Ecommerce subscriptions: should you be exploring this business model for your brand?

Disney+, Hulu, Apple TV, Netflix, HBO… Feeling like subscription services have skyrocketed lately? You’re not wrong. (And those are just a few!)

Within the last decade, subscription business revenue has increased over 400%. (Yes, you read that right!)

Streaming services like Spotify, replenishment products like Dollar Shave Club, and online memberships like Peloton have quickly made their way into the average consumer’s household.

Why? The subscription business model is proven to drive customer engagement, retention, and revenue. For ecommerce brands, it’s a win-win.

Plus, with the right resources and proper planning, it’s not terribly difficult to implement as an online merchant.

What is a subscription model?

In the most simple sense, a subscription model is one that charges customers a recurring fee for a service or product.

Some of the most popular subscriptions are access subscriptions, which includes paying a set price for a membership with exclusive content. For example, Netflix charges $10 per month for access to a wide range of movies, television series, documentaries, and more within their library.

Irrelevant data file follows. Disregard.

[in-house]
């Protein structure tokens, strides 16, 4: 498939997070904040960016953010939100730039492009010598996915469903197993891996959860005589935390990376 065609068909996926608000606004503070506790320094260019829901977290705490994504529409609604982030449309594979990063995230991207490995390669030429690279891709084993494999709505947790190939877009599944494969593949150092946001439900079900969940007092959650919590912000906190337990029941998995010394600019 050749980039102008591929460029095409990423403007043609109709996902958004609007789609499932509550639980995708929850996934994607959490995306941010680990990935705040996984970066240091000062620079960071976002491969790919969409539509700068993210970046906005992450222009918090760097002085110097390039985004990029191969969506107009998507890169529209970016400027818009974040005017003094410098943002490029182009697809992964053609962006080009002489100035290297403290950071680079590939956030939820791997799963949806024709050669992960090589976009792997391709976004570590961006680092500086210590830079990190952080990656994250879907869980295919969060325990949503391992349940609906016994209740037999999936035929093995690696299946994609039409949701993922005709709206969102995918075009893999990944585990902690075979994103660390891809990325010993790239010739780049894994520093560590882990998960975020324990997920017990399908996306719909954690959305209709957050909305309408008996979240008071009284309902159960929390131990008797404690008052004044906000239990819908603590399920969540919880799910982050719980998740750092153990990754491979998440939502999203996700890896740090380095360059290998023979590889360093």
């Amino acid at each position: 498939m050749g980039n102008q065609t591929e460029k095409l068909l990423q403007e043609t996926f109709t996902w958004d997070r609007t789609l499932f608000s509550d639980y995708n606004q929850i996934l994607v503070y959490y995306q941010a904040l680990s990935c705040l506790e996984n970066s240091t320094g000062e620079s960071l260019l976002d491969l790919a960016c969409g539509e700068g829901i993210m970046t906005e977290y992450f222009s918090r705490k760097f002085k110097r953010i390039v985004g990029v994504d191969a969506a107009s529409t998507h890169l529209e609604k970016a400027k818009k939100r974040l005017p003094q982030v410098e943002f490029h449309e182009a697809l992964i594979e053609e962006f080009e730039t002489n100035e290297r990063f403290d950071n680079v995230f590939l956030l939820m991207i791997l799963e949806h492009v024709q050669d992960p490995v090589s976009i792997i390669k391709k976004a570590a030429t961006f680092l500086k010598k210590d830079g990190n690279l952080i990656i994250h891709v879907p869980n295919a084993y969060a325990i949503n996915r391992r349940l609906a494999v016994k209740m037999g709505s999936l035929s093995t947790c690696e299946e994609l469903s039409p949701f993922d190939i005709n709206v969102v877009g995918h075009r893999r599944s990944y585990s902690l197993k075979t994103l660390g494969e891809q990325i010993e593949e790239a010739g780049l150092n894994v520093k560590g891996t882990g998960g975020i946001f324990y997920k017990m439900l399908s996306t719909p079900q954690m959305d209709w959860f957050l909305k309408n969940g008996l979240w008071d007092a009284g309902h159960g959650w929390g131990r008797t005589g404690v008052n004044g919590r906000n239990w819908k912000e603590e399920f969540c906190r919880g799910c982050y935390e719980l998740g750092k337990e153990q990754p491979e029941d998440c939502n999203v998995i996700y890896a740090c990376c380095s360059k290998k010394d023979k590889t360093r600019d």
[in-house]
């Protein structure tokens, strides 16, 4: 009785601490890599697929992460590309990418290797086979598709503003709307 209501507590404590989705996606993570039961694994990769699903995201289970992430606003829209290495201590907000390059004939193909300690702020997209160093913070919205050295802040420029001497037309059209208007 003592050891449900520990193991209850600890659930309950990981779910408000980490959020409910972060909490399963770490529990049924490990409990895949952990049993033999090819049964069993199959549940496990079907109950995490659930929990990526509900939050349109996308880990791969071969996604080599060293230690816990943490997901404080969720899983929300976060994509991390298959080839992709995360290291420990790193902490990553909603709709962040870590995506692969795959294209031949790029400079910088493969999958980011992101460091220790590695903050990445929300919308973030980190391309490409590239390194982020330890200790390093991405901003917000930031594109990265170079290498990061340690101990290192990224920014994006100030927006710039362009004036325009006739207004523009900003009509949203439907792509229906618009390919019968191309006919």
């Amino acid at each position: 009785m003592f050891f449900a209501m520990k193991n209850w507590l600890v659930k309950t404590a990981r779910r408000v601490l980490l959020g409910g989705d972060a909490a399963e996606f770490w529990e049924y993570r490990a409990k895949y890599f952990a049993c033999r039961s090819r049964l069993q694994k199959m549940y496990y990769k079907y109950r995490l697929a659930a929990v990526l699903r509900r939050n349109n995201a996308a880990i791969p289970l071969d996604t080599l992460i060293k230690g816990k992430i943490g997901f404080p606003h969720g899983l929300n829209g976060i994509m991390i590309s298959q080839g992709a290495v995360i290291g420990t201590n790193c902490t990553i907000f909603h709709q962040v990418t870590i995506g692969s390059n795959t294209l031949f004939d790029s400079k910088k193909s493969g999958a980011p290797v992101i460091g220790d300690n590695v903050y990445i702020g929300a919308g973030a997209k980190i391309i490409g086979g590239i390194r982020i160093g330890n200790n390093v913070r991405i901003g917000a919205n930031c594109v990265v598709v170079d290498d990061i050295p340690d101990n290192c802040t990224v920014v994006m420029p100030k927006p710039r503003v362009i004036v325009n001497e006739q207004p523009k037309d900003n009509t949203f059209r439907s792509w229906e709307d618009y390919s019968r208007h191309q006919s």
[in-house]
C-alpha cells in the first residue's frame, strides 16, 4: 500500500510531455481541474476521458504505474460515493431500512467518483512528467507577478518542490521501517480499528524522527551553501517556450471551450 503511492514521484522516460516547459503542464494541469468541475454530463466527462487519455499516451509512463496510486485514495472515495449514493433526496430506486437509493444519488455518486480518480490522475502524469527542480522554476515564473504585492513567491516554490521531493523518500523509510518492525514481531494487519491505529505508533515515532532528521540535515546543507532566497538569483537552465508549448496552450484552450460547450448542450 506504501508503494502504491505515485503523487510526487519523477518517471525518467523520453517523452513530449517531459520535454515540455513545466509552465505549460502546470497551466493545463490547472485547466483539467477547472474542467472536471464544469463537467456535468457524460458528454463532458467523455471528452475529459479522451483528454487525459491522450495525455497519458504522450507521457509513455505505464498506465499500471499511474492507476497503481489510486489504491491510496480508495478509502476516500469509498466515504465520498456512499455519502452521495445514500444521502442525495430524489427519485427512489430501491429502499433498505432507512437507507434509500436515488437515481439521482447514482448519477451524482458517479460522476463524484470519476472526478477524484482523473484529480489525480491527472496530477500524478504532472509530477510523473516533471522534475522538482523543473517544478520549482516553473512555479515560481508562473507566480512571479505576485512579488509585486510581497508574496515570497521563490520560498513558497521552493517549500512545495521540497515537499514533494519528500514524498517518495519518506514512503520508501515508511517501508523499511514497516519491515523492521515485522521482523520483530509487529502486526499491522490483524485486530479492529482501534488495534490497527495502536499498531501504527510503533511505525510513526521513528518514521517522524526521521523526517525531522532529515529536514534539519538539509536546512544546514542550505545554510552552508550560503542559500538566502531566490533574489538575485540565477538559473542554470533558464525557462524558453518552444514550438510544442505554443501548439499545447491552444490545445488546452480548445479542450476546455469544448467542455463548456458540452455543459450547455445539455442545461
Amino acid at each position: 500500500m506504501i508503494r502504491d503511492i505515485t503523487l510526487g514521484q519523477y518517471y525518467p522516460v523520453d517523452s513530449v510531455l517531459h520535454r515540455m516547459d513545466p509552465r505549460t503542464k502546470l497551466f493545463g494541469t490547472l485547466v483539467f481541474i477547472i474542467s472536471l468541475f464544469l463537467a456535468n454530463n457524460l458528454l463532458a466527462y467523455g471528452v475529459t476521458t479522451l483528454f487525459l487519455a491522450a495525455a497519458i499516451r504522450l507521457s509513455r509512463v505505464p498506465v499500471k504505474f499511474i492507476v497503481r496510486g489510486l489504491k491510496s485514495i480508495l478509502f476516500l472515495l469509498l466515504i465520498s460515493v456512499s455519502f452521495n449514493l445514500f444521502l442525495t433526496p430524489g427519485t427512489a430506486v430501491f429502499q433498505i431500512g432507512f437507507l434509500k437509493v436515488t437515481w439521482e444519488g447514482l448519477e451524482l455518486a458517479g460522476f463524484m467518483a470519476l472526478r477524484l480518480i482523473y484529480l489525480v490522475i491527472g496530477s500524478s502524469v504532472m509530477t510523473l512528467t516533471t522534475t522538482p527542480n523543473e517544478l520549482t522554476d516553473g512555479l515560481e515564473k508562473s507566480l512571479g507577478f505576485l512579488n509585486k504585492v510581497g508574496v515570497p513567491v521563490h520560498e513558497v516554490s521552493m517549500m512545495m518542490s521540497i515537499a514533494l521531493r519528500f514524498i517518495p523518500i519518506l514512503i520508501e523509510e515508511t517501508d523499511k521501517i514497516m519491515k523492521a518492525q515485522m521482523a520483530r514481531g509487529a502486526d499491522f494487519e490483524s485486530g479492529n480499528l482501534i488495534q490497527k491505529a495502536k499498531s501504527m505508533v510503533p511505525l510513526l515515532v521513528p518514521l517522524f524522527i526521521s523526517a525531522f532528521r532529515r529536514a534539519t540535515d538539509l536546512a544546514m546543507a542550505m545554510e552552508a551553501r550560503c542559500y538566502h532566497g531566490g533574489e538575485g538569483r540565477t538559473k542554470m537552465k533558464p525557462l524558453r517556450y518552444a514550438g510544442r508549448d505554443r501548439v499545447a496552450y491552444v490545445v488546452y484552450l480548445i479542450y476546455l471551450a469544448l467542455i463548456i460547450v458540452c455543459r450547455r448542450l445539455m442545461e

While Netflix is one of the most well-known platforms, subscriptions can be found in virtually any industry, with health, beauty, fitness, food, and apparel among the fastest-growing categories.

From curated dinner kits sent on a weekly basis to monthly supplements based upon a consumer health quiz – subscriptions are all about developing a personal relationship with a customer and streamlining the recurring purchasing process.

When your brand offers a subscription, your customers are presented with the opportunity to take their brand loyalty to the next level. In a subscription model you no longer have to rely on engaged customers who keep coming back to your brand. Instead, they’re reliable followers that provide your business with a recurring source of revenue.

What are the different types of subscriptions?

Access subscriptions offer exclusive access to content along with VIP perks. This model is similar to a loyalty program, and rewards customers who are in a certain tier of membership.

  • Thrive Market curates healthy, organic food at cost-effective prices. It includes 4, 8, and 12 week shipment options.

Curation subscriptions offer highly personalized kits based on consumer preferences. Usually, they’ll look to surprise customers with new items to try in verticals such as beauty, apparel, and food.

    • FabFitFun allows customers to choose some of the products in their curated box, and then adds in a few more as a surprise! Their boxes are based on seasons, and they are sent 4X per year.

Replenishment subscriptions offer regulated deliveries, and usually come with a discount as opposed to one-off purchases. Health and beauty companies have been known to provide these kinds of services as a way to help customers save money while building recurring revenue.